Wednesday, February 27, 2019

Final Thoughts on This Year's Oscar Season

Left to right: Bradley Cooper and Lady Gaga
With this year's ceremony now three days ago, it feels like the perfect time to start wrapping everything up. While I unfortunately didn't have as much time as I wanted to cover everything about the ceremony (my personal life is very busy right now), I do feel like my previous entry on the overview did a good job of exploring what made this year special. In a moment where it felt like everything was going to go poorly, Hollywood pulled through and created a show that not only delivered some of the highest ratings in many years, but presented a new radical idea. Maybe it was for the best that Kevin Hart got booted. Maybe what we're seeing is a new shift in awards ceremony that isn't so much about who's hosting as it is who's winning. Only time will tell. For now, it's time to say goodbye to the season, warts and all.

Lyrics from "Always Remember Us This Way" from A Star is Born (2018)
More than any other year since Oscars So White, it felt like this past year was one where The Oscars were constantly scrutinized. Every detail came across as an audible groan, as if the thing that we all loved was being taken away from us. At points it stressed me out and I did buy into the cynicism, and I apologize for that. Movies are supposed to be these great forms of expression and awards aren't meant to divide us. They're merely a recognition of talent in the industry. In a time where Best Popular Film started to derail conversation, we overlooked how exciting it was to have Black Panther in the Best Picture race, or that we honestly believed that Netflix and a Spanish-language film could win the same category. As a veteran of Oscar history consumption, Green Book's win doesn't outright offend me as much as most. We've had milquetoast crowd pleasers win before. This is just how things go.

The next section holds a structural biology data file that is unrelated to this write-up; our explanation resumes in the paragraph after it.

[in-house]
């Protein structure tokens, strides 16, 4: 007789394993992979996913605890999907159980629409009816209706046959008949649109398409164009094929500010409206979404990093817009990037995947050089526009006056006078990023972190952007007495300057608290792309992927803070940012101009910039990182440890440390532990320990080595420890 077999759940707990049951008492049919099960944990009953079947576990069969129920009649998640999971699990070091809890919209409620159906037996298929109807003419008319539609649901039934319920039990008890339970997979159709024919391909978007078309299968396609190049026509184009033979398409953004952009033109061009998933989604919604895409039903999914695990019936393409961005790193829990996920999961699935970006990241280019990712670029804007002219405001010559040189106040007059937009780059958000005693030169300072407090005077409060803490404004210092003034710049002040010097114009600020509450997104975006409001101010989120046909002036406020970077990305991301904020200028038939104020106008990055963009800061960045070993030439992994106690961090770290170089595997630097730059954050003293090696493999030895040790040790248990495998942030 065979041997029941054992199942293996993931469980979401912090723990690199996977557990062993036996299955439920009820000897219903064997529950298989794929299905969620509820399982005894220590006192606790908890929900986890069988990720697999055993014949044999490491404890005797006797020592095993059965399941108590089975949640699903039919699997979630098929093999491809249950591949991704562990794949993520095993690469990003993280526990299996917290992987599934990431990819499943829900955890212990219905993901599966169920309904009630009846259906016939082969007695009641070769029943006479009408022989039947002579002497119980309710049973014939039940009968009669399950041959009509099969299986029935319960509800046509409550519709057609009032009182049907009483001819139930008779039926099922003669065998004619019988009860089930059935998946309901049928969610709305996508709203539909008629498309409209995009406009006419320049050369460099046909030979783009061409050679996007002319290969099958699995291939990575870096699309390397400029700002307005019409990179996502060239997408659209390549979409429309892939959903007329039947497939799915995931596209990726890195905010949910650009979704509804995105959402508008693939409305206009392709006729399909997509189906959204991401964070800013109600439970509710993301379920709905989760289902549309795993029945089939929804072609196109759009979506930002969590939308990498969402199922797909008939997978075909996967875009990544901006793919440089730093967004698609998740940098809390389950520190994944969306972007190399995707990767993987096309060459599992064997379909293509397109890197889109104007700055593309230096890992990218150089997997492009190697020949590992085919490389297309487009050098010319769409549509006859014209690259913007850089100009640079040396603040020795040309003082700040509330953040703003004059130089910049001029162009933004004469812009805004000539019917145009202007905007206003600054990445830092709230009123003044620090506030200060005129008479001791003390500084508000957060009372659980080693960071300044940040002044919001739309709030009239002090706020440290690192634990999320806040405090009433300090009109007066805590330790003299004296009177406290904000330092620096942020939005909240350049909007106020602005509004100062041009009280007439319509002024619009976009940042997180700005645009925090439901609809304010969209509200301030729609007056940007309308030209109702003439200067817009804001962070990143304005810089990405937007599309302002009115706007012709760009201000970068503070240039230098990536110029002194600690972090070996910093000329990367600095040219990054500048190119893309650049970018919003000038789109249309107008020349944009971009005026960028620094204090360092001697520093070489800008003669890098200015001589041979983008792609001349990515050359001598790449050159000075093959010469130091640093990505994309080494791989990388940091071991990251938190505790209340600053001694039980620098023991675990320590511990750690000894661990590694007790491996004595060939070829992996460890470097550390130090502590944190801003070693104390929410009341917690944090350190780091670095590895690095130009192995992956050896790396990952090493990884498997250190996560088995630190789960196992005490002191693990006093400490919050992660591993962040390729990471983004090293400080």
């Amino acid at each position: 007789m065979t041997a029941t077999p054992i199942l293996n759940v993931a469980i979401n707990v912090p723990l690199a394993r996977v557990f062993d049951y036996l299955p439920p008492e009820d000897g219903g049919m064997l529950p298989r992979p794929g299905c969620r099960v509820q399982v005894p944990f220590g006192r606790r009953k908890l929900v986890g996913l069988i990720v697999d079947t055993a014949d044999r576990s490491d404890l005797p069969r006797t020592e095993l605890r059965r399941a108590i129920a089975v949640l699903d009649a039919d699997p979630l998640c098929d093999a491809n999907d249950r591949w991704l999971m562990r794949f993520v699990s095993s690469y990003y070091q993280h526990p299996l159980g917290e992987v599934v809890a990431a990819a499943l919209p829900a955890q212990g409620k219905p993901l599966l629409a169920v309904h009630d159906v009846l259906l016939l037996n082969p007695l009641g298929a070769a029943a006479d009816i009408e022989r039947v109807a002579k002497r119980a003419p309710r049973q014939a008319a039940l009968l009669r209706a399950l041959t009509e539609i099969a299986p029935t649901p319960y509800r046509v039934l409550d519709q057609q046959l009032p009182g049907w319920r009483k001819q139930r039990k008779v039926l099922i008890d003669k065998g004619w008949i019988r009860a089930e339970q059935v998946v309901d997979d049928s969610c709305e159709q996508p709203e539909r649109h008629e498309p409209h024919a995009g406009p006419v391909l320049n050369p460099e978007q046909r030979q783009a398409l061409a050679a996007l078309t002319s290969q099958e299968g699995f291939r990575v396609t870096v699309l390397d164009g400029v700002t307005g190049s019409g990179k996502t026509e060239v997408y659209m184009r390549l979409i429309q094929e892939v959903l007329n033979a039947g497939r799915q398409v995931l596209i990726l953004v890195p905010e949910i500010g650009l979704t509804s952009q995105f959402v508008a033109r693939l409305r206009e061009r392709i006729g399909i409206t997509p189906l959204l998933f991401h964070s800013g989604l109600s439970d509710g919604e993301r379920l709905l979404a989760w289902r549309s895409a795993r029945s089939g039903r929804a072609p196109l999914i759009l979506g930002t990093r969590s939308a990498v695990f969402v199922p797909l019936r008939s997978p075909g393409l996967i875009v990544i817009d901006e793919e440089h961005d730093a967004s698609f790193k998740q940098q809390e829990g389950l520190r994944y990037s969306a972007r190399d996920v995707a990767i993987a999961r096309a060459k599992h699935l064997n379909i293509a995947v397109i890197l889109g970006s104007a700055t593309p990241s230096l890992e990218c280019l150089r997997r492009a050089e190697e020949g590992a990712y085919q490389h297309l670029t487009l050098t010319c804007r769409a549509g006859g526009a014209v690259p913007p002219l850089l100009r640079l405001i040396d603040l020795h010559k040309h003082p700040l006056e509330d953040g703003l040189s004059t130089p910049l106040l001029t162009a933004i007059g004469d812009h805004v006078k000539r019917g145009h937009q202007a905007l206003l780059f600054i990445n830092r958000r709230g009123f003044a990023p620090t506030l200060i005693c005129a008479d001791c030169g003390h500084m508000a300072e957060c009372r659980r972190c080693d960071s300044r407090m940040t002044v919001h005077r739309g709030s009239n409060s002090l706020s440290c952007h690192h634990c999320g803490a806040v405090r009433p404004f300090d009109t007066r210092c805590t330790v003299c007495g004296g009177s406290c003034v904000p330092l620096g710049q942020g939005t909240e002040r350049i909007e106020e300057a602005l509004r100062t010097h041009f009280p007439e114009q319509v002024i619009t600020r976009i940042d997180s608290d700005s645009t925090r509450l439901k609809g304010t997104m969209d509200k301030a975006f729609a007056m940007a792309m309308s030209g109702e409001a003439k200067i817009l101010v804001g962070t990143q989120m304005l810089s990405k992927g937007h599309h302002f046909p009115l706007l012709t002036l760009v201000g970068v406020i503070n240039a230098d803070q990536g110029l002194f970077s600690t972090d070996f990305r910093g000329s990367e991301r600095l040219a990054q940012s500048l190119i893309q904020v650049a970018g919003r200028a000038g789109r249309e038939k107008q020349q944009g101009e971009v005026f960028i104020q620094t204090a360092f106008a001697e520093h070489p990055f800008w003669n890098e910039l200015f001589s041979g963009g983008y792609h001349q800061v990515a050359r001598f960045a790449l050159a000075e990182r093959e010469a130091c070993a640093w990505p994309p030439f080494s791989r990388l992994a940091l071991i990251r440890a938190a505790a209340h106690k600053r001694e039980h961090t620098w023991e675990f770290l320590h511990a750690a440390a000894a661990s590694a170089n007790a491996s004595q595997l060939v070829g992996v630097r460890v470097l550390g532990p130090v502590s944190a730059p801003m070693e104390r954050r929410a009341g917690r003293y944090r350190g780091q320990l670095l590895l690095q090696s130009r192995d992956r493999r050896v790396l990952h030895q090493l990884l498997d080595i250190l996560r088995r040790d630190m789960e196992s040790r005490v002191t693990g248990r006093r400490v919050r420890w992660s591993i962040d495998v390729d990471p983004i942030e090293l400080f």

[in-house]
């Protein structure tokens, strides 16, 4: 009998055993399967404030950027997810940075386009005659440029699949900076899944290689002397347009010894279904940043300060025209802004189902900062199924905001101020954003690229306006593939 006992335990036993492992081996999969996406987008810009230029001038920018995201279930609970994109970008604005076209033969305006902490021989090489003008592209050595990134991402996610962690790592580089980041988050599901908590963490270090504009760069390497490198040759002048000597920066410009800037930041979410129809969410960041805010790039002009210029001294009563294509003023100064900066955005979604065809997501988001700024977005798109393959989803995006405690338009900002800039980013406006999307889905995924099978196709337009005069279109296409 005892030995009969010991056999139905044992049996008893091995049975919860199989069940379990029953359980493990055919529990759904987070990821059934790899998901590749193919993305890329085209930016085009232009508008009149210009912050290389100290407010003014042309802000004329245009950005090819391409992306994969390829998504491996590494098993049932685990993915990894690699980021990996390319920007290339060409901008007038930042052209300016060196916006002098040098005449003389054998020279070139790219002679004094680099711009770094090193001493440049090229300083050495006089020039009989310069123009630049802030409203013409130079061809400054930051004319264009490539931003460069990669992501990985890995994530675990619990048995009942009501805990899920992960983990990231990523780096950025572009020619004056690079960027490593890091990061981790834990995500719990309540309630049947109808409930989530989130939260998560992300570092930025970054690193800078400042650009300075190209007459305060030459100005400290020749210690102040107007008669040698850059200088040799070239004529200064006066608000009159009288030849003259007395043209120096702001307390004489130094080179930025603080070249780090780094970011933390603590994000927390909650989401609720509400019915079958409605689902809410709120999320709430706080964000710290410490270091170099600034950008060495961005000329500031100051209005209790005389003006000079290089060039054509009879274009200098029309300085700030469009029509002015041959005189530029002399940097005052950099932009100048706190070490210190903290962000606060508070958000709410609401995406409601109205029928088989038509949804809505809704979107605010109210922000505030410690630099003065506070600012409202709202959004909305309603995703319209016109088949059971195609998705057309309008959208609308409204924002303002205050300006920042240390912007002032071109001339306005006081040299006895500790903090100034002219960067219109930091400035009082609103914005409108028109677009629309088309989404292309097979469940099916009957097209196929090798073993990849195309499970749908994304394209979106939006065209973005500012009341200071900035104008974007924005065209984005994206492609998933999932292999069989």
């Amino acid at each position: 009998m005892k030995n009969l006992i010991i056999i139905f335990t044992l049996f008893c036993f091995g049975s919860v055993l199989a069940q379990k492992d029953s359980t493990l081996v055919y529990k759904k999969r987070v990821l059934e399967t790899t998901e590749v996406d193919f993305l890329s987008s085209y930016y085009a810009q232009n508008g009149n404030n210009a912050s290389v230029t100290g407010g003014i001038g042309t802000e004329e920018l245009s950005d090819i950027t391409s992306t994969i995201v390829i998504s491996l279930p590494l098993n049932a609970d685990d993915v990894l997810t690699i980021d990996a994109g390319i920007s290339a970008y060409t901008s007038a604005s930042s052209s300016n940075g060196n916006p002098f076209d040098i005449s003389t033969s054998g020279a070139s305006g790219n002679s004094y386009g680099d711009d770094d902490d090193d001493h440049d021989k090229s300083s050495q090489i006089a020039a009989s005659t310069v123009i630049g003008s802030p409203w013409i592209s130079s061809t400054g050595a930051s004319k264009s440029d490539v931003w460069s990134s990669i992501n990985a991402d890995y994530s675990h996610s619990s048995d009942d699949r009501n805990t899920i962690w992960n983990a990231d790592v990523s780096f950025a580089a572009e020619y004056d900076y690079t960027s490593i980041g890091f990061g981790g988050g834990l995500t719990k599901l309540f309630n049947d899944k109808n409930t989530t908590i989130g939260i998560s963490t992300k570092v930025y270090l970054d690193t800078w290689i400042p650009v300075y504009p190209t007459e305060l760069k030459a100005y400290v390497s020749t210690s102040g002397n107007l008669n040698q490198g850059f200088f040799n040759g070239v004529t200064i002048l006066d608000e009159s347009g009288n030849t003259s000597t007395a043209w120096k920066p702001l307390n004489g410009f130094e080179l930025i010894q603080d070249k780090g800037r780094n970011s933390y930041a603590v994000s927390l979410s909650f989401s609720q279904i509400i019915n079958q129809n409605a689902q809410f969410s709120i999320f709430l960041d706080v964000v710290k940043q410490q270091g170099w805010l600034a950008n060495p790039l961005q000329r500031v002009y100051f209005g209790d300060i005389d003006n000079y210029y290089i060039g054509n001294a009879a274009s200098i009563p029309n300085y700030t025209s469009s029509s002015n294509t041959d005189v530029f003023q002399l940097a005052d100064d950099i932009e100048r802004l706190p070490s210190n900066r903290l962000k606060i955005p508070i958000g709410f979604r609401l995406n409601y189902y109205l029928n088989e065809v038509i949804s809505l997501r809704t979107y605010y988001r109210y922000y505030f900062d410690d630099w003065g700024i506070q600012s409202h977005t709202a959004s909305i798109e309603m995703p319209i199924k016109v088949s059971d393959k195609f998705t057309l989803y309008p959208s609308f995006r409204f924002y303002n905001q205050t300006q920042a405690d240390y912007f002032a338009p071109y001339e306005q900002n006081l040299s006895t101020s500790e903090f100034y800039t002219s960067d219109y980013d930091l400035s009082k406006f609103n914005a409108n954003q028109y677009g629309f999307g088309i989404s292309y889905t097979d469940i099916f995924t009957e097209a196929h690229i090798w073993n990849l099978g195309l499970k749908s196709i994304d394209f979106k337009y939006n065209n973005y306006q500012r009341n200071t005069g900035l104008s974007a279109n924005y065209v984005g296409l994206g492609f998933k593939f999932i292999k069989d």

While part of me worries that my lack of outrage at Green Book's win means that my tastes are starting to suffer, I think it's just something that comes with knowledge. I run a column called Failed Oscar Campaigns and I've done 50+ entries that have opened up my eyes to how these things work. It's not only in quality, but how it's marketed, who's schmoozing who, and the box office. Roma getting so far is a miracle, but much like Silence and Carol before it suffered from not having it seen theatrically in a way that makes you appreciate the detail. Green Book may have had conflicts all the way down (including a certain screenwriter saying some problematic things), but it was a counterbalance to the radical winners of Moonlight and The Shape of Water. Much like The King's Speech winning after The Departed, No Country for Old Men, Slumdog Millionaire, and The Hurt Locker, it's merely because there needs to be some shake-up every now and then, and it tends to favor an older crowd. I get why Green Book is off-putting to certain demographics, but as an Oscar winner it makes sense that a story reflecting compassion towards racism appealed to its voting body.